In his liner notes François Filiatrault writes that it isn't known whether Giovanni Bassano was related to the members of the large Bassano family who emigrated to England in the 1530s. But according to the article on the Bassano family in New Grove he is a cousin of Jeronimo Bassano, one of the Bassano brothers who entered the service of the English court. The Bassanos were especially famous for their playing of wind instruments, in particular the recorder. They were also active as instrument makers, and their instruments were in high demand. They fit into this programme as there is circumstantial evidence that they were of Jewish origin as well. Augustine was the son of Alvise, one of the Bassano brothers who came to England. He was appointed Musician in Ordinary for Recorders at the court. Very few compositions by him have been preserved, all in manuscript.
The programme of this disc has been well put together. The pieces which have been selected are well suited to show the development in instrumental music in the decades around 1600, when the transition from the prima prattica to the seconda prattica took place. Especially interesting are the models of ornamentation which are taken from Giovanni Bassani's treatise. And as the level of playing is high from start to finish there seems to be every reason to recommend this disc.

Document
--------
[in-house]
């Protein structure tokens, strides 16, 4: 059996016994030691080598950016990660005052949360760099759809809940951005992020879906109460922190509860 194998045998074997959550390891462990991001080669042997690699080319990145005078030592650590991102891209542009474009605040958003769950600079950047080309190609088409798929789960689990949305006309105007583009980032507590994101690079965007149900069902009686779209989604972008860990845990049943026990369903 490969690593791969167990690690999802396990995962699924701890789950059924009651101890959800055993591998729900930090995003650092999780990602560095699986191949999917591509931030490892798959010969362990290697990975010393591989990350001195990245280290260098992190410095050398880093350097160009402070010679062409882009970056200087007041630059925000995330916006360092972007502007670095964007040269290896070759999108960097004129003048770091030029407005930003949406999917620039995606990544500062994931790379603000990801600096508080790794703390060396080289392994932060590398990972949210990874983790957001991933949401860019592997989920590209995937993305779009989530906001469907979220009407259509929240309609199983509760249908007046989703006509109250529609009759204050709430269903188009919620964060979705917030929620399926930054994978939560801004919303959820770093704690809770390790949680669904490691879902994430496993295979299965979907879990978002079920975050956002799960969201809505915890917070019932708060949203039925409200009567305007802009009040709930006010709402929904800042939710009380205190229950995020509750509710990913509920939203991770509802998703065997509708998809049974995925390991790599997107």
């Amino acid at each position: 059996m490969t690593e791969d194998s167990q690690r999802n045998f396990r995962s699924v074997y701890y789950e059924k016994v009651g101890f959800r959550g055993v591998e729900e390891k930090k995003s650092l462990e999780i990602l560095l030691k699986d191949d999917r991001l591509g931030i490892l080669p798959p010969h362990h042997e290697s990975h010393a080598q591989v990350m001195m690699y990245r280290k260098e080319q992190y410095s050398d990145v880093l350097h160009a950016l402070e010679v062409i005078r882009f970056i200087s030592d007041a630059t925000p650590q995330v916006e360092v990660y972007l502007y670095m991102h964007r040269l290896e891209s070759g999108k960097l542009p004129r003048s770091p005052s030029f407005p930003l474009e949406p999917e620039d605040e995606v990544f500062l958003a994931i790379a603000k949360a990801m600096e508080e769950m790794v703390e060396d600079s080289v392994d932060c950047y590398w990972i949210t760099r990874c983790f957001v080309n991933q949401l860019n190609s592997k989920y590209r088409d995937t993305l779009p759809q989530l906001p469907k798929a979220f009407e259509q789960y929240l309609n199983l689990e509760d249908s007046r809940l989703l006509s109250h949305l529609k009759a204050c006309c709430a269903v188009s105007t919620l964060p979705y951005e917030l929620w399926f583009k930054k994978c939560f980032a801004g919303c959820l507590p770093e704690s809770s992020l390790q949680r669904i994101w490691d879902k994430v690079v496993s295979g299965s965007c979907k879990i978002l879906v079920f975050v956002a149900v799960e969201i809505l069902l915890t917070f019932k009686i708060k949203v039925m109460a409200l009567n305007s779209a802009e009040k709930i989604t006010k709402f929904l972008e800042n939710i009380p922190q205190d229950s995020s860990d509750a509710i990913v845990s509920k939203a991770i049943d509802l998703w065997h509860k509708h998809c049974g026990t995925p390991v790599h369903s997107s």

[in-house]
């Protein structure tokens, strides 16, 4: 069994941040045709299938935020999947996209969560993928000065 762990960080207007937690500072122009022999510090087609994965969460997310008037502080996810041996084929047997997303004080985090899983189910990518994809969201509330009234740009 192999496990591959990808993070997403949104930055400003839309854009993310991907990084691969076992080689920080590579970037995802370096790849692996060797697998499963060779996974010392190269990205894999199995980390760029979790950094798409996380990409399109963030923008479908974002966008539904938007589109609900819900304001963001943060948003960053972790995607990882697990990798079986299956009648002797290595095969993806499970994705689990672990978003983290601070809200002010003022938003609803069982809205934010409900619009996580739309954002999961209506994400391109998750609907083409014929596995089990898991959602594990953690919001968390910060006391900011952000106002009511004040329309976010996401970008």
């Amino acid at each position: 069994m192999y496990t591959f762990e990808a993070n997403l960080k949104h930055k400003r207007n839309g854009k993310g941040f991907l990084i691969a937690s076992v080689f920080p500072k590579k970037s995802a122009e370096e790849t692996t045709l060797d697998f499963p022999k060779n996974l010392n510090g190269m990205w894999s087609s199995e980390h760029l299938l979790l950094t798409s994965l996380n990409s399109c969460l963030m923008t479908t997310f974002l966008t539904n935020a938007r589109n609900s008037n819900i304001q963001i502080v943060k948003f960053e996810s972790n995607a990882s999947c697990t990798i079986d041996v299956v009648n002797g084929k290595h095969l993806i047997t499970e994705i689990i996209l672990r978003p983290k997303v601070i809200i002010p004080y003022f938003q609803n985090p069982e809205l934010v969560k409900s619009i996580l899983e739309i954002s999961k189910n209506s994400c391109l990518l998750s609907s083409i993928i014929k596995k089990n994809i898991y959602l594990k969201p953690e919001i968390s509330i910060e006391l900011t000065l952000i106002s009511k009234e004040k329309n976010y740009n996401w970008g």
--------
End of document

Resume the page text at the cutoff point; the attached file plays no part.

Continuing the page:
And I do recommend this disc, but not unequivocal. I find it disappointing that the performers have messed around with the scoring of various pieces in the programme. It immediately starts with the very first item, the Sonata sopra l'aria di Ruggiero. It is from the third book of instrumental pieces which is scored for two violins and bc, and in this respect one of the first examples of what would become the trio sonata. Here various instruments are used, either in turn or together playing colla parte. I am not aware of this being practiced in Italy at the time, and it gives this piece an almost orchestral texture which seems to me at odds with the character of this piece. This practice is repeated in the last item, the Sonata sopra la Bergamesca by Rossi.
Another strange habit is to change the scoring midway a piece, as happens in the Bassano's diminutions on Ung gay bergier and on Onques amour. And then there are the two pieces by Augustine Bassano. The use of a violin in the upper part of his Fantasia X is anachronistic, since in his time the violin wasn't played in England. Likewise the participation of a cornett in the Pavana & Galliarda is at odds with the practice of the time: the cornett was almost exclusively used for performances in the open air, not in the chamber - and that is what this piece is certainly intended for.
As good as the performances are, I can't but object to the way historical evidence is treated. It happens often in recordings with early music, but that is no reason to let it pass unnoticed, let alone gloss it over.
Johan van Veen (© 2010)